In Focus: Melting moments

In Focus: Melting moments

Could Thorntons' decline lead to a takeover bid? Sam Metcalf investigates.

The news that Thorntons is looking at closing 180 of its high street stores marks a new low in a turbulent few years for the Alfreton-based chocolatier.

However, it comes as no real surprise when you consider that over the years, Thorntons has become a mid-range player, usurped by the likes of Hotel Chocolat which is now seen as a more 'aspirational' product. If anything, Thorntons has been the victim of over exposure and an over-zealous franchising exercise which has devalued what was once seen as a luxury product.

When I was growing up, you used to dream of being allowed to go and buy some Thorntons chocolate. Now, you can get it just about anywhere.

I suppose the writing was on the wall when Thorntons had a disastrous Easter this year– a period which should be its busiest. Thorntons blamed "hot weather" for a revenue drop of 0.7 per cent to £64.2m for the 16 weeks to 30 April 2011.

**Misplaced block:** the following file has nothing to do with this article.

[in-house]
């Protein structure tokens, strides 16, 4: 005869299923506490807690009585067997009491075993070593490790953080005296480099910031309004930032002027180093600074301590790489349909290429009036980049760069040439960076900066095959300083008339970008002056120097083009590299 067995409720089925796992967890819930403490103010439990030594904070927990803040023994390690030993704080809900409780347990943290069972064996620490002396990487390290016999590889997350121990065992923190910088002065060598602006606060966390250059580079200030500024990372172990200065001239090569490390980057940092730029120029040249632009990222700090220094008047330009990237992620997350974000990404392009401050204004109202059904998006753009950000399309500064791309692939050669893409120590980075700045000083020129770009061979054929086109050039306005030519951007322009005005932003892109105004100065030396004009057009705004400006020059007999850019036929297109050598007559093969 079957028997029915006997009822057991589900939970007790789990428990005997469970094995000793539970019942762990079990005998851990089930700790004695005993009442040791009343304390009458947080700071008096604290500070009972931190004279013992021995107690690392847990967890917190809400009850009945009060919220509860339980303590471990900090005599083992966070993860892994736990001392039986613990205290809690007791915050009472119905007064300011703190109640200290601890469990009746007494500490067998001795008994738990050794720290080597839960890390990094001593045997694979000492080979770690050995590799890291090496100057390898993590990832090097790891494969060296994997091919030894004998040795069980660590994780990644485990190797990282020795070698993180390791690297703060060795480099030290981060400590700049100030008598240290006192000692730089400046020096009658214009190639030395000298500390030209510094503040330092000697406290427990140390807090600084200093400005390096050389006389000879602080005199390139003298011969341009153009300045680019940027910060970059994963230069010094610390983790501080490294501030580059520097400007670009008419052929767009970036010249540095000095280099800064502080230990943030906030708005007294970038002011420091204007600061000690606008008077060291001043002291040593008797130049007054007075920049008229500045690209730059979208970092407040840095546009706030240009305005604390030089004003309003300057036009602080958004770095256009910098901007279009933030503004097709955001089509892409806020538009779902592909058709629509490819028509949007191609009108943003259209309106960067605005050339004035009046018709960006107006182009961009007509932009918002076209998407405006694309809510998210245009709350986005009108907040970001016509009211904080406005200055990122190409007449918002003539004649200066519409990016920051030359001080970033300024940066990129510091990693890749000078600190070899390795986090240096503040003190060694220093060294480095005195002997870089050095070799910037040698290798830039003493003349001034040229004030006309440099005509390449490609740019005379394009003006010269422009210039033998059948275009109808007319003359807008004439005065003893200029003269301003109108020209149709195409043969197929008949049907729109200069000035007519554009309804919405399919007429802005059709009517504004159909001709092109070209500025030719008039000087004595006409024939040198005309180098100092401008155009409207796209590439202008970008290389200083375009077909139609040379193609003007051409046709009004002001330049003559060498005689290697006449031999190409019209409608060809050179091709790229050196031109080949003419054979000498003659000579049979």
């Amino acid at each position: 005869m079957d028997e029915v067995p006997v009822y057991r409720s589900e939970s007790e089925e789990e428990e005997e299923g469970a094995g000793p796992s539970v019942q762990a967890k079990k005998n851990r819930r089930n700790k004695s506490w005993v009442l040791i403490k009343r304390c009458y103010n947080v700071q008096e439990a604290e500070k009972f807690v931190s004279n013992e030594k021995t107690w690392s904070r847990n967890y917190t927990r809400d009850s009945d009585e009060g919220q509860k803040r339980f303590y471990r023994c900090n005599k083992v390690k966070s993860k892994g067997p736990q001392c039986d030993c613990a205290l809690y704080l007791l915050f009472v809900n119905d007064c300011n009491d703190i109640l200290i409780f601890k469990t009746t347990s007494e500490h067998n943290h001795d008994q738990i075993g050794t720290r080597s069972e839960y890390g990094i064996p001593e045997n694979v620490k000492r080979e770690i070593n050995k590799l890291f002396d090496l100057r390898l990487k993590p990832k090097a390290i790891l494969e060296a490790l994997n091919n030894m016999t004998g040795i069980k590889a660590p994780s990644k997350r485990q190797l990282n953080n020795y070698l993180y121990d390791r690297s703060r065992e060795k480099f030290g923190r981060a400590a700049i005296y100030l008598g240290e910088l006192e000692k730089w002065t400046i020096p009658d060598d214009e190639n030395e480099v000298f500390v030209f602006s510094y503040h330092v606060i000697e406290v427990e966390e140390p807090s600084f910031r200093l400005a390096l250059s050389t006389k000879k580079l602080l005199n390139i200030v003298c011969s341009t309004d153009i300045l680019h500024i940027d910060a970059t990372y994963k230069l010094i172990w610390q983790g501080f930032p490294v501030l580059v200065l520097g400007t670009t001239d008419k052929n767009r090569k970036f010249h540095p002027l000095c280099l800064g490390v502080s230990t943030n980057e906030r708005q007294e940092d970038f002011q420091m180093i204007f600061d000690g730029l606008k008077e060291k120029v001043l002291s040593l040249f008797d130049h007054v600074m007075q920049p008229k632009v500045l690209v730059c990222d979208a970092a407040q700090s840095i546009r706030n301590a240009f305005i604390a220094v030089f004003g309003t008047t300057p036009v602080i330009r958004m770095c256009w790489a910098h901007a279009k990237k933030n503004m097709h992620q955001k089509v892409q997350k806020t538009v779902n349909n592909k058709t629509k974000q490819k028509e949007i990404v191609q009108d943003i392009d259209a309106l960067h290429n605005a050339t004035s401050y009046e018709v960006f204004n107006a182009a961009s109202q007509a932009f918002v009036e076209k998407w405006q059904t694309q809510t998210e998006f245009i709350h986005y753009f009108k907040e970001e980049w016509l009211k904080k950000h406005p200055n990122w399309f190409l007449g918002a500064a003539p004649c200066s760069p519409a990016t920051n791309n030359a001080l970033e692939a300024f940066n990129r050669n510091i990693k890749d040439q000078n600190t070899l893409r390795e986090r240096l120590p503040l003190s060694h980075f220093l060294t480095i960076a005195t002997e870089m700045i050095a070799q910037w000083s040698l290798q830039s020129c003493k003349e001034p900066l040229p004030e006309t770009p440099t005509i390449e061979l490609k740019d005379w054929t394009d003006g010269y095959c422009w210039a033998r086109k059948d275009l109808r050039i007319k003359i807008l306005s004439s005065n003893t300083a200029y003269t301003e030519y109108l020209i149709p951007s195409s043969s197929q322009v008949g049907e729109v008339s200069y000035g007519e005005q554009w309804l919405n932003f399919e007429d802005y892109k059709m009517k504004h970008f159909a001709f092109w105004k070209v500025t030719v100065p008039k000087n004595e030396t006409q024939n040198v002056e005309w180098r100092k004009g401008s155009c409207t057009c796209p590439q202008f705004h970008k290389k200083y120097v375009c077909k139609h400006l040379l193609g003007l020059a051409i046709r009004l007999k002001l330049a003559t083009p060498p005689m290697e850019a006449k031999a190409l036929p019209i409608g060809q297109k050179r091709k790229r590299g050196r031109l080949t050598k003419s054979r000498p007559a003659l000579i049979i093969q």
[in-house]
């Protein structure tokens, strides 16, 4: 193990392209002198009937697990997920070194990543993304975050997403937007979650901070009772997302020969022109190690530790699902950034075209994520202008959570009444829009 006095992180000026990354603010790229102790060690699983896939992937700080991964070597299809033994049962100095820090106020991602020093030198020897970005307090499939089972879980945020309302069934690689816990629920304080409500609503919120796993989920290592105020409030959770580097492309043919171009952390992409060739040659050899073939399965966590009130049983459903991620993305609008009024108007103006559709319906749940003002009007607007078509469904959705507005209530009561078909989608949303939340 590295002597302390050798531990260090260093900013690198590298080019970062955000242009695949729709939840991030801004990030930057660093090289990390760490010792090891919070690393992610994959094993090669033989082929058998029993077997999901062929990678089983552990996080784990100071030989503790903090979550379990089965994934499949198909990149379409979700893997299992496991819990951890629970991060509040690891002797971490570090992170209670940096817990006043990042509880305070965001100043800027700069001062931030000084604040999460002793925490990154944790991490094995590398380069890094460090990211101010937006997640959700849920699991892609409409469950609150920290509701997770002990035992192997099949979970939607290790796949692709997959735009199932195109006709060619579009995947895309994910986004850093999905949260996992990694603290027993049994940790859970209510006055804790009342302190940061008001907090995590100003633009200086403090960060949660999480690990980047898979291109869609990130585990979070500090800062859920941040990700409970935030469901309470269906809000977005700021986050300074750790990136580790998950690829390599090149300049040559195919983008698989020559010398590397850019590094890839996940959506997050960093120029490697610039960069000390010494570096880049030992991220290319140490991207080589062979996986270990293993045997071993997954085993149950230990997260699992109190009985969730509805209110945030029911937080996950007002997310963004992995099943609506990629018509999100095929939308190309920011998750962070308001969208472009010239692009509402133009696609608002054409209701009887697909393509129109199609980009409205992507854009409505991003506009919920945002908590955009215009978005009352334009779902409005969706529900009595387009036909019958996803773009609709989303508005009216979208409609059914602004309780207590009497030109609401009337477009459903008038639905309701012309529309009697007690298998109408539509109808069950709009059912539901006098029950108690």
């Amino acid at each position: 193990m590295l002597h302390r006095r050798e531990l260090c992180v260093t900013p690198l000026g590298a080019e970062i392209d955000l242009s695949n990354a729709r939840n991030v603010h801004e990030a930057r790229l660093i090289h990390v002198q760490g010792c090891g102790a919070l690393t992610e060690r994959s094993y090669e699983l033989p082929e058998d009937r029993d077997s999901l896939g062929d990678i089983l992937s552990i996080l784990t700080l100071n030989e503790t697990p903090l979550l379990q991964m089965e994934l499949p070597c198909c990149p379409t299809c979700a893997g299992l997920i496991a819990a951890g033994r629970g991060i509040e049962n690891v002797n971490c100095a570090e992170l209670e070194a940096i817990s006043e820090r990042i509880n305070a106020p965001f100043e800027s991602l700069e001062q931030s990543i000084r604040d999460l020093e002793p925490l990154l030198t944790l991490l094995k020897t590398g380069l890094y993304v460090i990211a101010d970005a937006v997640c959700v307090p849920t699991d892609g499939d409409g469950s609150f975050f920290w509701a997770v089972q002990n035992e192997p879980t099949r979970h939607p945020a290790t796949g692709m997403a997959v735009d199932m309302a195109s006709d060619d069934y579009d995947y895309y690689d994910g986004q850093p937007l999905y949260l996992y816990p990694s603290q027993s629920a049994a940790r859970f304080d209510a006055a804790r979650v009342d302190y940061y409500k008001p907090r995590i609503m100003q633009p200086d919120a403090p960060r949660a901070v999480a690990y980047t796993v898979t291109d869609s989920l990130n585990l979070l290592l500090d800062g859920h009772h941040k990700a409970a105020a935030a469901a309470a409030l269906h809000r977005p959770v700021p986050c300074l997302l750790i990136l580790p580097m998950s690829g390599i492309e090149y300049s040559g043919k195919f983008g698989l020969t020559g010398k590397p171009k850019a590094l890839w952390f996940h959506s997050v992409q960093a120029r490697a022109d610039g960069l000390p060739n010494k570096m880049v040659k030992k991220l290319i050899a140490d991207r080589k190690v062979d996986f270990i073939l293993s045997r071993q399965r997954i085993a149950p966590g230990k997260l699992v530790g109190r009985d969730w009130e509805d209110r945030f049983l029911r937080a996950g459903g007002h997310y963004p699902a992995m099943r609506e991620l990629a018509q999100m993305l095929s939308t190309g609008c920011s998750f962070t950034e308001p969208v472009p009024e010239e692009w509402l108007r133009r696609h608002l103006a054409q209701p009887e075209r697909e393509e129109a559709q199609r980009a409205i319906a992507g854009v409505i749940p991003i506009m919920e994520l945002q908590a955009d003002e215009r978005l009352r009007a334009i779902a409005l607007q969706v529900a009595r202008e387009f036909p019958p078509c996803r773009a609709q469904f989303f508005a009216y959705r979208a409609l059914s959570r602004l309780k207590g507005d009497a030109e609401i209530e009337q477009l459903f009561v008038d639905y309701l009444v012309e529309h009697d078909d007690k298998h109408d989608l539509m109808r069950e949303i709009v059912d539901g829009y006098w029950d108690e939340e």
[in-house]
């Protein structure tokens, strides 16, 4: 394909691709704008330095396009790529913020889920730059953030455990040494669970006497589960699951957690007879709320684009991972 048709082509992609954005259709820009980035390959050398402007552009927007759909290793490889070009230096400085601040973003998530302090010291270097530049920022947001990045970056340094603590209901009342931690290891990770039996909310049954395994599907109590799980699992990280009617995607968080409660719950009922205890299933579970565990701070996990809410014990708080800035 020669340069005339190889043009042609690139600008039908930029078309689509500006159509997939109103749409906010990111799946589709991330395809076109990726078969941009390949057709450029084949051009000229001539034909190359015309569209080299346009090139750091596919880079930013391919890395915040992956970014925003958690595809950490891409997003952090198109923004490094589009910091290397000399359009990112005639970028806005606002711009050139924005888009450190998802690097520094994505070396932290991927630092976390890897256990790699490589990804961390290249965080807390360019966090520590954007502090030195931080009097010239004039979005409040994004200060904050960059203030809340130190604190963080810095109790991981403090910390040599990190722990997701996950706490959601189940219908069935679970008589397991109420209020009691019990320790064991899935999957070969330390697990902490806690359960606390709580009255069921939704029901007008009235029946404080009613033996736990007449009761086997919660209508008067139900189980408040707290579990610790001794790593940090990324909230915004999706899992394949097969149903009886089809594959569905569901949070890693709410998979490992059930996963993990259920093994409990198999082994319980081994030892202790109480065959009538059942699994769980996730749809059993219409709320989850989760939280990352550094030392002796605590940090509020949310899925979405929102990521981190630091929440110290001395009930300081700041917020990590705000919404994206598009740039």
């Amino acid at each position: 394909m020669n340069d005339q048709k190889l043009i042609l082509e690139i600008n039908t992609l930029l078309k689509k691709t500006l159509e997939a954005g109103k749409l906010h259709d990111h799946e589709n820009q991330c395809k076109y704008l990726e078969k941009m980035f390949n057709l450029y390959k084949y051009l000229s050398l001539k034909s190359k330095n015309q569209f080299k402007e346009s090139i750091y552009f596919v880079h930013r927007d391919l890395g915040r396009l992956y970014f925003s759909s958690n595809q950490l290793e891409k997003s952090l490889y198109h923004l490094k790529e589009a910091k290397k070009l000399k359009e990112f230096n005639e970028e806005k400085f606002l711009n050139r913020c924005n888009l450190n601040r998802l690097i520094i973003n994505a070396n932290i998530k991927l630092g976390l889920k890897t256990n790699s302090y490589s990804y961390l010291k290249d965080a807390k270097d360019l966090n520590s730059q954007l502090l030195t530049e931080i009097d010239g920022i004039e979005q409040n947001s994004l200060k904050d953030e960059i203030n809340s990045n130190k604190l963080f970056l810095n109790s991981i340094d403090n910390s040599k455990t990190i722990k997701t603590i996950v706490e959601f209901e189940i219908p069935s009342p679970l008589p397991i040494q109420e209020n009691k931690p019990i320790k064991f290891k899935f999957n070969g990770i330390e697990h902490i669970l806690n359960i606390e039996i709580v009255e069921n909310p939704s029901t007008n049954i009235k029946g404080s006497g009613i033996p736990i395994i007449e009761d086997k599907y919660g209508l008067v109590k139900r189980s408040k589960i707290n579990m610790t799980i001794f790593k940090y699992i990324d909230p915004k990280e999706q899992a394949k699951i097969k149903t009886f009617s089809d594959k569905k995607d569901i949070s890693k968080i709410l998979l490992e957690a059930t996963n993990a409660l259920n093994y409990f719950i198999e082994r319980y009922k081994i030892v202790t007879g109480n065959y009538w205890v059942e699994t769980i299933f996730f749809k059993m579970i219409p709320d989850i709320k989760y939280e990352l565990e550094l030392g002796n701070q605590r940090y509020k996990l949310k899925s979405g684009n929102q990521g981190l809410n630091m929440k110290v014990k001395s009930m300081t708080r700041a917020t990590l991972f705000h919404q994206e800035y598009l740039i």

For the year to date, total sales increased by 2.9 per cent - helped by a 25.1 per cent rise to £27.7m in commercial sales. The company said more than 98 per cent of these sales were Thorntons' branded products.

However, own store sales declined by 13.9 per cent to £31.4m with a like-for-like sales decline of 12.6 per cent.

Tellingly, franchise sales decreased by 21.4 per cent to £2.7m over the period. Thorntons Direct sales also decreased by 7.9 per cent to £2.4m.

The vultures will be circling on the back of results like that, and Thorntons is ripe for a takeover.

In 2007 I interviewed Thorntons chief executive Simon Davies, who left the company last year.

Back then, he said: "I don't think it was a secret that the company had been subject to attempted buyouts and we needed to brush that aside and steady the ship, consolidate and build for the future. We have a clear goal: to build the business and increase shareholder value.

"There's a great future for this business - I'm convinced. It's our centenary in four years. That really will be an exciting time, we're all looking forward to it and by that time I fully expect us to be back at the top of the pile again."

That centenary is this year, and although it’s easy to pick out quotes and make them look silly, Thorntons is a long way from the top of the pile. However, whilst Davies’s words are hardly prophetic, Thorntons could be the subject of a hostile takeover bid again if results don’t improve quickly. Watch this space.

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